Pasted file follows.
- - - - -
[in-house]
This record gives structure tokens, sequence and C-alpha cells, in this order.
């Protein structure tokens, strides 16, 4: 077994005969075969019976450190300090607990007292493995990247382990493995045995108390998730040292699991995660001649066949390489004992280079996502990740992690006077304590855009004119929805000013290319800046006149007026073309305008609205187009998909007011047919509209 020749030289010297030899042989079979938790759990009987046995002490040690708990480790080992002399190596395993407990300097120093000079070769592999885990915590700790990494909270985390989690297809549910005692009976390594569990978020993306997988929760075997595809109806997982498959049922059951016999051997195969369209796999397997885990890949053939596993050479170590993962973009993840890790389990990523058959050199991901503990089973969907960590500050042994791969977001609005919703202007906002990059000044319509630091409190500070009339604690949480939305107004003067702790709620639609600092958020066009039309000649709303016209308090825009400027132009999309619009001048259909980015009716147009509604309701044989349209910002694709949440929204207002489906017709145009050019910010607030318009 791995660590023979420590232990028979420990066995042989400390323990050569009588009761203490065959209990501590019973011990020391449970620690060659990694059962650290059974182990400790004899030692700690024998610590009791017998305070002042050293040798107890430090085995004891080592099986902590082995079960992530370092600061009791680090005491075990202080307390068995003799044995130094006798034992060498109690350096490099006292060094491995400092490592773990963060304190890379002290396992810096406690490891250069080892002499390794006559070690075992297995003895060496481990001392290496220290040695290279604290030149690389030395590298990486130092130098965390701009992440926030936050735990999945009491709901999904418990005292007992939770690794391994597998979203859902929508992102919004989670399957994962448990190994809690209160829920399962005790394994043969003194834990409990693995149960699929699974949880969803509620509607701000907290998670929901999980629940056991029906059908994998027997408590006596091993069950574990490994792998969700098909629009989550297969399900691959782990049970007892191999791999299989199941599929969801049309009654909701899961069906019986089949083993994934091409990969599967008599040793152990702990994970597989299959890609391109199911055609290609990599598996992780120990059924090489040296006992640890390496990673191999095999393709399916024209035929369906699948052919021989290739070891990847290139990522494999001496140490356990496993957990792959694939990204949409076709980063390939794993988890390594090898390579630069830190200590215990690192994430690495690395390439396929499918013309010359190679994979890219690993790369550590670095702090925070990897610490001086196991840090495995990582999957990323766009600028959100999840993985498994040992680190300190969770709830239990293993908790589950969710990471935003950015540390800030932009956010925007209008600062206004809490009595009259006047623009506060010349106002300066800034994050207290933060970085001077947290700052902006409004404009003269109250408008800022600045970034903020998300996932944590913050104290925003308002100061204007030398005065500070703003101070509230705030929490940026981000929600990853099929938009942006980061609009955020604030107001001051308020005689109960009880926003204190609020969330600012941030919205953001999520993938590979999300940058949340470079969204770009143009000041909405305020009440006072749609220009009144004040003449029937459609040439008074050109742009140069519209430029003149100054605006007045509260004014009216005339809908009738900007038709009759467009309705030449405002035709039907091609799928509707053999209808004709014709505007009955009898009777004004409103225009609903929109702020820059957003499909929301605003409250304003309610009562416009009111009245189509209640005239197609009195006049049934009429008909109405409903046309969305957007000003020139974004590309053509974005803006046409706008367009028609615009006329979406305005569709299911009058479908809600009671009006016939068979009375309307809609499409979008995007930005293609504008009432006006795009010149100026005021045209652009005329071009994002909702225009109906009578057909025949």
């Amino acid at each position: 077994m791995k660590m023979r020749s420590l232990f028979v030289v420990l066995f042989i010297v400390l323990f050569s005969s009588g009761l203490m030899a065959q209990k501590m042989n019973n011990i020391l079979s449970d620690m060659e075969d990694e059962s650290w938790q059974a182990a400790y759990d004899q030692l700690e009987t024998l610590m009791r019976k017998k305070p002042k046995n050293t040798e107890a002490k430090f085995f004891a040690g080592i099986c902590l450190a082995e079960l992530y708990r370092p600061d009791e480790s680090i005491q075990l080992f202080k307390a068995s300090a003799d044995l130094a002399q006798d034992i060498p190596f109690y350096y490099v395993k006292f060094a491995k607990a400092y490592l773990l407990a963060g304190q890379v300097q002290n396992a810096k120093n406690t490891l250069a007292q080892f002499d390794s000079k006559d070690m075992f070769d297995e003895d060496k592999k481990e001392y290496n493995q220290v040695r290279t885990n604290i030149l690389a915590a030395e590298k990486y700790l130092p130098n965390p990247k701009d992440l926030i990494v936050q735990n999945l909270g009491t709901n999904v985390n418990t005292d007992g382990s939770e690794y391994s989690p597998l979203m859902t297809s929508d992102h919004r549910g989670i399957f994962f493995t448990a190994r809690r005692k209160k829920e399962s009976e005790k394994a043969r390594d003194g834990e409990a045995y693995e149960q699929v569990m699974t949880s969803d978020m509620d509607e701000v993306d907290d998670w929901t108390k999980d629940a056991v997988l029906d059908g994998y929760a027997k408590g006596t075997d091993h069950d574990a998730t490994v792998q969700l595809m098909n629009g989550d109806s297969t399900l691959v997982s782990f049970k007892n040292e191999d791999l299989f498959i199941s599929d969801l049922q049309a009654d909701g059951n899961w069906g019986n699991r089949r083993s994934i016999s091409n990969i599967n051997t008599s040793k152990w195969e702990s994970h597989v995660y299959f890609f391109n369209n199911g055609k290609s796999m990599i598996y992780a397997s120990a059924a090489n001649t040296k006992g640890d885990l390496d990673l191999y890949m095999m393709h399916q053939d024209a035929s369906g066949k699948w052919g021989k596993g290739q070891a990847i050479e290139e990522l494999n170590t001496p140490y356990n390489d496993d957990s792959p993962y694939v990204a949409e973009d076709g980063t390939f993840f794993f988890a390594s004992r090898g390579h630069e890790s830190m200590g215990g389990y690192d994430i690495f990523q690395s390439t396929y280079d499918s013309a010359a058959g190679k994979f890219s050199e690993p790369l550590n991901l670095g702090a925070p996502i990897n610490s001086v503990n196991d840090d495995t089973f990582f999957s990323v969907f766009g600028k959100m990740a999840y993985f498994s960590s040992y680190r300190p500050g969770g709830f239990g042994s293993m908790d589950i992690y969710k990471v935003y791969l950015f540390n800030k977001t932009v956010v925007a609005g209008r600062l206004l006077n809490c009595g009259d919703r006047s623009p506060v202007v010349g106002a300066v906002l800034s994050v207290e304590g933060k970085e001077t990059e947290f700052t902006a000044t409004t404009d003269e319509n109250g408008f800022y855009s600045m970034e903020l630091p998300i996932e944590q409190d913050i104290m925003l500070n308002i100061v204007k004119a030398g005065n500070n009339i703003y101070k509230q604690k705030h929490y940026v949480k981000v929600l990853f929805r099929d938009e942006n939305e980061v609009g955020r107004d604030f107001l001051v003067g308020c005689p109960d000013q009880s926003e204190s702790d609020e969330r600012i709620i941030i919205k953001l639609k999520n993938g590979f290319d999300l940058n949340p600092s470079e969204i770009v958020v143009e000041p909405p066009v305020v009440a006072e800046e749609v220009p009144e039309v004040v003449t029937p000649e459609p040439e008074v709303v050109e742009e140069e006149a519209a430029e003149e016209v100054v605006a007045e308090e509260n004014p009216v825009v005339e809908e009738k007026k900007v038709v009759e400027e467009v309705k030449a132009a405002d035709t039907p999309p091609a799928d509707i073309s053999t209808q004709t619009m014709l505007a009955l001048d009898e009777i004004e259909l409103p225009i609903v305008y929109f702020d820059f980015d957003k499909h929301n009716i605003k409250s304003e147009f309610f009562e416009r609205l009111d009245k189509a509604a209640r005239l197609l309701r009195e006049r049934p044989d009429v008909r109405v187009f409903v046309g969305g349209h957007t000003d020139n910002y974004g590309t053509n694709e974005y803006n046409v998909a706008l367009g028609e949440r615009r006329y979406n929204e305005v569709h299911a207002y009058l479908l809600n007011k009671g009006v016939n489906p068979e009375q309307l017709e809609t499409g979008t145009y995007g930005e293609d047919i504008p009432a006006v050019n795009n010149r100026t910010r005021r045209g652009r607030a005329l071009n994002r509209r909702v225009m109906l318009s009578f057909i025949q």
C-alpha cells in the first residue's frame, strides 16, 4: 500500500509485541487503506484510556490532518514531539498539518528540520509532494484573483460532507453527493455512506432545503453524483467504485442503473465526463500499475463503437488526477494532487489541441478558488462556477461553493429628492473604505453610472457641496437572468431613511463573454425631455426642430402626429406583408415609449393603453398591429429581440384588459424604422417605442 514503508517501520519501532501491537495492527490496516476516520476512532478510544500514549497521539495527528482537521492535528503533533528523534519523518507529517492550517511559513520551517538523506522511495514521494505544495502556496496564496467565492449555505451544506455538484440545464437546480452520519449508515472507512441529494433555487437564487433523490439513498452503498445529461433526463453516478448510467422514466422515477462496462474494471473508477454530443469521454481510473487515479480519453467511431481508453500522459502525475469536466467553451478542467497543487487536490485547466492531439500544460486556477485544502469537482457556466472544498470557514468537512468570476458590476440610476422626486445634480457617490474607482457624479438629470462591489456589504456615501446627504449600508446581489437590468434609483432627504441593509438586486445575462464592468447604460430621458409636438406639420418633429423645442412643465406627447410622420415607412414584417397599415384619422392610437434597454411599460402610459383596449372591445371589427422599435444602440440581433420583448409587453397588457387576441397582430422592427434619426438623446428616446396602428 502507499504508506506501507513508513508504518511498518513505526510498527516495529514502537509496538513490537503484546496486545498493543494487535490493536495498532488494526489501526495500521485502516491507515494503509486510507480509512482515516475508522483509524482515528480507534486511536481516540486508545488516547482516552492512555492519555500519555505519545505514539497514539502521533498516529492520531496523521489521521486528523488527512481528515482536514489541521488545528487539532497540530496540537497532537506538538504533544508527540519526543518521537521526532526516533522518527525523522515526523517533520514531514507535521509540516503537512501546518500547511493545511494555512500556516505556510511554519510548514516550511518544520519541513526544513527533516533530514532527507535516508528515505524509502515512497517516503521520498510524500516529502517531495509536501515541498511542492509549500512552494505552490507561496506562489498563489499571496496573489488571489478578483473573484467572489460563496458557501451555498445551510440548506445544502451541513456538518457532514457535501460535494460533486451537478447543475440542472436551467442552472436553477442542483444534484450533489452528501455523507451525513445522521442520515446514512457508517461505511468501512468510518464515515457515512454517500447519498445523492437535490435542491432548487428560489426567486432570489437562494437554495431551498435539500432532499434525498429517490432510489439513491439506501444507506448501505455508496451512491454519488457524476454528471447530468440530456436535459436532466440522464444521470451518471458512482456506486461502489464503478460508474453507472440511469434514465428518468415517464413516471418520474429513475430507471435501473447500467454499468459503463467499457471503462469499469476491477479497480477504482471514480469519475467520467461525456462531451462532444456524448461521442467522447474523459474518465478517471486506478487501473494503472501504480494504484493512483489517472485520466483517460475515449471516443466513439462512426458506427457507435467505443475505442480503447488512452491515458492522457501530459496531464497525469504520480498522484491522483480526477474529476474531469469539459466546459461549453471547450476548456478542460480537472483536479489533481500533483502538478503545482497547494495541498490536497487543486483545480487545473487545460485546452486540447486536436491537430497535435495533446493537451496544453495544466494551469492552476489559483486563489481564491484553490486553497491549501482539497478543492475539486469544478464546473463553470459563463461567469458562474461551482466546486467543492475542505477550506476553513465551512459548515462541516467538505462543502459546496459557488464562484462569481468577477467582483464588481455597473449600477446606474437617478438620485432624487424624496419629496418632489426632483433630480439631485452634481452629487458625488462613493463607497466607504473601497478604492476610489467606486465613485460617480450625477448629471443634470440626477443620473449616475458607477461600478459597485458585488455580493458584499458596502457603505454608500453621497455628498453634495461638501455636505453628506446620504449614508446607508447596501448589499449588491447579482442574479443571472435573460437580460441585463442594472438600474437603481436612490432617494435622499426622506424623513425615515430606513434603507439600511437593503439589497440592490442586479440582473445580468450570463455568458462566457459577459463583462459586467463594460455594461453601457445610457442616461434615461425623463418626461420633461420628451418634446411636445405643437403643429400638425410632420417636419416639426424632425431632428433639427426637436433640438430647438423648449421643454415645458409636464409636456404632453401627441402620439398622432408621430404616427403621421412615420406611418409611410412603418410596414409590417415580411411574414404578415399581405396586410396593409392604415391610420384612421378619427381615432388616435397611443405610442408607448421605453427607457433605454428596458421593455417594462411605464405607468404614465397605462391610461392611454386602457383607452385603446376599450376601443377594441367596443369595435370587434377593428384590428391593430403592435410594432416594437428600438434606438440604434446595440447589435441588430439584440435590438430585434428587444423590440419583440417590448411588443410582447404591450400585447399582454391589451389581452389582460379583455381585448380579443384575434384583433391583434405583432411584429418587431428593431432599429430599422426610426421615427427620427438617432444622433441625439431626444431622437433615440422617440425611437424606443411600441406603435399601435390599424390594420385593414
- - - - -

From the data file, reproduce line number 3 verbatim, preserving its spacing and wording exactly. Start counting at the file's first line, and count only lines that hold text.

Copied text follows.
């Protein structure tokens, strides 16, 4: 077994005969075969019976450190300090607990007292493995990247382990493995045995108390998730040292699991995660001649066949390489004992280079996502990740992690006077304590855009004119929805000013290319800046006149007026073309305008609205187009998909007011047919509209 020749030289010297030899042989079979938790759990009987046995002490040690708990480790080992002399190596395993407990300097120093000079070769592999885990915590700790990494909270985390989690297809549910005692009976390594569990978020993306997988929760075997595809109806997982498959049922059951016999051997195969369209796999397997885990890949053939596993050479170590993962973009993840890790389990990523058959050199991901503990089973969907960590500050042994791969977001609005919703202007906002990059000044319509630091409190500070009339604690949480939305107004003067702790709620639609600092958020066009039309000649709303016209308090825009400027132009999309619009001048259909980015009716147009509604309701044989349209910002694709949440929204207002489906017709145009050019910010607030318009 791995660590023979420590232990028979420990066995042989400390323990050569009588009761203490065959209990501590019973011990020391449970620690060659990694059962650290059974182990400790004899030692700690024998610590009791017998305070002042050293040798107890430090085995004891080592099986902590082995079960992530370092600061009791680090005491075990202080307390068995003799044995130094006798034992060498109690350096490099006292060094491995400092490592773990963060304190890379002290396992810096406690490891250069080892002499390794006559070690075992297995003895060496481990001392290496220290040695290279604290030149690389030395590298990486130092130098965390701009992440926030936050735990999945009491709901999904418990005292007992939770690794391994597998979203859902929508992102919004989670399957994962448990190994809690209160829920399962005790394994043969003194834990409990693995149960699929699974949880969803509620509607701000907290998670929901999980629940056991029906059908994998027997408590006596091993069950574990490994792998969700098909629009989550297969399900691959782990049970007892191999791999299989199941599929969801049309009654909701899961069906019986089949083993994934091409990969599967008599040793152990702990994970597989299959890609391109199911055609290609990599598996992780120990059924090489040296006992640890390496990673191999095999393709399916024209035929369906699948052919021989290739070891990847290139990522494999001496140490356990496993957990792959694939990204949409076709980063390939794993988890390594090898390579630069830190200590215990690192994430690495690395390439396929499918013309010359190679994979890219690993790369550590670095702090925070990897610490001086196991840090495995990582999957990323766009600028959100999840993985498994040992680190300190969770709830239990293993908790589950969710990471935003950015540390800030932009956010925007209008600062206004809490009595009259006047623009506060010349106002300066800034994050207290933060970085001077947290700052902006409004404009003269109250408008800022600045970034903020998300996932944590913050104290925003308002100061204007030398005065500070703003101070509230705030929490940026981000929600990853099929938009942006980061609009955020604030107001001051308020005689109960009880926003204190609020969330600012941030919205953001999520993938590979999300940058949340470079969204770009143009000041909405305020009440006072749609220009009144004040003449029937459609040439008074050109742009140069519209430029003149100054605006007045509260004014009216005339809908009738900007038709009759467009309705030449405002035709039907091609799928509707053999209808004709014709505007009955009898009777004004409103225009609903929109702020820059957003499909929301605003409250304003309610009562416009009111009245189509209640005239197609009195006049049934009429008909109405409903046309969305957007000003020139974004590309053509974005803006046409706008367009028609615009006329979406305005569709299911009058479908809600009671009006016939068979009375309307809609499409979008995007930005293609504008009432006006795009010149100026005021045209652009005329071009994002909702225009109906009578057909025949």